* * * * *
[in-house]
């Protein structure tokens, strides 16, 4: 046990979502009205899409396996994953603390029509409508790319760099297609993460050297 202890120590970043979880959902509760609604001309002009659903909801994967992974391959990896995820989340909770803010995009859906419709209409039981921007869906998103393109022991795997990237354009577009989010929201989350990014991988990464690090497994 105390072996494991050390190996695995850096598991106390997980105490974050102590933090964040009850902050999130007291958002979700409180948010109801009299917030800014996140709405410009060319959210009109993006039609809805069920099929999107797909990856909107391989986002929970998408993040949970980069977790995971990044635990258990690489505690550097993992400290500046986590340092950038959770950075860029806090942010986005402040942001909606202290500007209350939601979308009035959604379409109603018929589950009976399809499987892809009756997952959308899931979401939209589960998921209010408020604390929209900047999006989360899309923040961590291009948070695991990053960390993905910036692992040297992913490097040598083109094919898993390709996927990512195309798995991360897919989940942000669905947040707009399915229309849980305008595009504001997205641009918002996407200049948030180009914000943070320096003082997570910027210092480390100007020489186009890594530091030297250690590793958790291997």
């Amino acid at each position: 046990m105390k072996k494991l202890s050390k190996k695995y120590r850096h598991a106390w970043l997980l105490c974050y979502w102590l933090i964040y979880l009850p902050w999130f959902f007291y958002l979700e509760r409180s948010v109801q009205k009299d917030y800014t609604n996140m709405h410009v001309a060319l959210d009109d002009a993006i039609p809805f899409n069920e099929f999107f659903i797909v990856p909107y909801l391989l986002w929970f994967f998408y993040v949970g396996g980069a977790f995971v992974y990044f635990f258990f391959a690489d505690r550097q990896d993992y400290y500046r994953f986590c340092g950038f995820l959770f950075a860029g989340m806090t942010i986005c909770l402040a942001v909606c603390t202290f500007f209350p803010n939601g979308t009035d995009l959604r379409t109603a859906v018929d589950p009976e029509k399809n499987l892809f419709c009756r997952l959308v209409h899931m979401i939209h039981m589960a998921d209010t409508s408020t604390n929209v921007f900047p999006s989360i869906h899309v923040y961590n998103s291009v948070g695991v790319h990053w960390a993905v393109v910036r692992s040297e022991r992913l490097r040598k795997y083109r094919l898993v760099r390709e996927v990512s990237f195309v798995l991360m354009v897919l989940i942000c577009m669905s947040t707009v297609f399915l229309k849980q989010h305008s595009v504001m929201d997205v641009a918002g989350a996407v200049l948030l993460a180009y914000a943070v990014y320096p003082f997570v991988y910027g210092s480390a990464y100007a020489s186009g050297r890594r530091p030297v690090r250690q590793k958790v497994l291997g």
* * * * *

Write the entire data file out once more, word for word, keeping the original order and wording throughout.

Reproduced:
[in-house]
């Protein structure tokens, strides 16, 4: 046990979502009205899409396996994953603390029509409508790319760099297609993460050297 202890120590970043979880959902509760609604001309002009659903909801994967992974391959990896995820989340909770803010995009859906419709209409039981921007869906998103393109022991795997990237354009577009989010929201989350990014991988990464690090497994 105390072996494991050390190996695995850096598991106390997980105490974050102590933090964040009850902050999130007291958002979700409180948010109801009299917030800014996140709405410009060319959210009109993006039609809805069920099929999107797909990856909107391989986002929970998408993040949970980069977790995971990044635990258990690489505690550097993992400290500046986590340092950038959770950075860029806090942010986005402040942001909606202290500007209350939601979308009035959604379409109603018929589950009976399809499987892809009756997952959308899931979401939209589960998921209010408020604390929209900047999006989360899309923040961590291009948070695991990053960390993905910036692992040297992913490097040598083109094919898993390709996927990512195309798995991360897919989940942000669905947040707009399915229309849980305008595009504001997205641009918002996407200049948030180009914000943070320096003082997570910027210092480390100007020489186009890594530091030297250690590793958790291997």
């Amino acid at each position: 046990m105390k072996k494991l202890s050390k190996k695995y120590r850096h598991a106390w970043l997980l105490c974050y979502w102590l933090i964040y979880l009850p902050w999130f959902f007291y958002l979700e509760r409180s948010v109801q009205k009299d917030y800014t609604n996140m709405h410009v001309a060319l959210d009109d002009a993006i039609p809805f899409n069920e099929f999107f659903i797909v990856p909107y909801l391989l986002w929970f994967f998408y993040v949970g396996g980069a977790f995971v992974y990044f635990f258990f391959a690489d505690r550097q990896d993992y400290y500046r994953f986590c340092g950038f995820l959770f950075a860029g989340m806090t942010i986005c909770l402040a942001v909606c603390t202290f500007f209350p803010n939601g979308t009035d995009l959604r379409t109603a859906v018929d589950p009976e029509k399809n499987l892809f419709c009756r997952l959308v209409h899931m979401i939209h039981m589960a998921d209010t409508s408020t604390n929209v921007f900047p999006s989360i869906h899309v923040y961590n998103s291009v948070g695991v790319h990053w960390a993905v393109v910036r692992s040297e022991r992913l490097r040598k795997y083109r094919l898993v760099r390709e996927v990512s990237f195309v798995l991360m354009v897919l989940i942000c577009m669905s947040t707009v297609f399915l229309k849980q989010h305008s595009v504001m929201d997205v641009a918002g989350a996407v200049l948030l993460a180009y914000a943070v990014y320096p003082f997570v991988y910027g210092s480390a990464y100007a020489s186009g050297r890594r530091p030297v690090r250690q590793k958790v497994l291997g």